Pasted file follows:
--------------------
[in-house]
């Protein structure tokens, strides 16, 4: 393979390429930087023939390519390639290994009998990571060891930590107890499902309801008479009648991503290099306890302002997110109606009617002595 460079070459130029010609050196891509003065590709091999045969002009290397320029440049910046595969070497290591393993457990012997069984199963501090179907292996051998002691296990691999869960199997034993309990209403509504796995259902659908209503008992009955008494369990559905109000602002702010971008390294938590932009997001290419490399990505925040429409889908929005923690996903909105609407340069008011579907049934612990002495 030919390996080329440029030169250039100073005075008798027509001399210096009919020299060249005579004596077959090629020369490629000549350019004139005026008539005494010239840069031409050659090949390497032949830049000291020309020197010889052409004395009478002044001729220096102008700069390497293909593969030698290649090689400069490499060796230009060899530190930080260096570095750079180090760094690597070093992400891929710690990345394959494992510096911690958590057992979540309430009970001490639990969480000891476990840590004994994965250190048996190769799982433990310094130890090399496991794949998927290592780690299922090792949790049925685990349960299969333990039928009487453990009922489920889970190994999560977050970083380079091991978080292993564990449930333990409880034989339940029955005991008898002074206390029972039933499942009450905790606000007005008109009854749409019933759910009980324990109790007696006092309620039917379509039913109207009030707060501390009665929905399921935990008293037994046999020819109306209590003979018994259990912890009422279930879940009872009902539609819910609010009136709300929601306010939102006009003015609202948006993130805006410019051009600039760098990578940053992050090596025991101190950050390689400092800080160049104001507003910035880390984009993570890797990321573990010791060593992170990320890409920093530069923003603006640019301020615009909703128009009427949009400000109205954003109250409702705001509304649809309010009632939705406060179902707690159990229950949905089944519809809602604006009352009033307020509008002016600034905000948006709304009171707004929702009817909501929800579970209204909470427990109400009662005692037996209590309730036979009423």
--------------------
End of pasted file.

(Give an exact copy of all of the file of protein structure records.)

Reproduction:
[in-house]
């Protein structure tokens, strides 16, 4: 393979390429930087023939390519390639290994009998990571060891930590107890499902309801008479009648991503290099306890302002997110109606009617002595 460079070459130029010609050196891509003065590709091999045969002009290397320029440049910046595969070497290591393993457990012997069984199963501090179907292996051998002691296990691999869960199997034993309990209403509504796995259902659908209503008992009955008494369990559905109000602002702010971008390294938590932009997001290419490399990505925040429409889908929005923690996903909105609407340069008011579907049934612990002495 030919390996080329440029030169250039100073005075008798027509001399210096009919020299060249005579004596077959090629020369490629000549350019004139005026008539005494010239840069031409050659090949390497032949830049000291020309020197010889052409004395009478002044001729220096102008700069390497293909593969030698290649090689400069490499060796230009060899530190930080260096570095750079180090760094690597070093992400891929710690990345394959494992510096911690958590057992979540309430009970001490639990969480000891476990840590004994994965250190048996190769799982433990310094130890090399496991794949998927290592780690299922090792949790049925685990349960299969333990039928009487453990009922489920889970190994999560977050970083380079091991978080292993564990449930333990409880034989339940029955005991008898002074206390029972039933499942009450905790606000007005008109009854749409019933759910009980324990109790007696006092309620039917379509039913109207009030707060501390009665929905399921935990008293037994046999020819109306209590003979018994259990912890009422279930879940009872009902539609819910609010009136709300929601306010939102006009003015609202948006993130805006410019051009600039760098990578940053992050090596025991101190950050390689400092800080160049104001507003910035880390984009993570890797990321573990010791060593992170990320890409920093530069923003603006640019301020615009909703128009009427949009400000109205954003109250409702705001509304649809309010009632939705406060179902707690159990229950949905089944519809809602604006009352009033307020509008002016600034905000948006709304009171707004929702009817909501929800579970209204909470427990109400009662005692037996209590309730036979009423």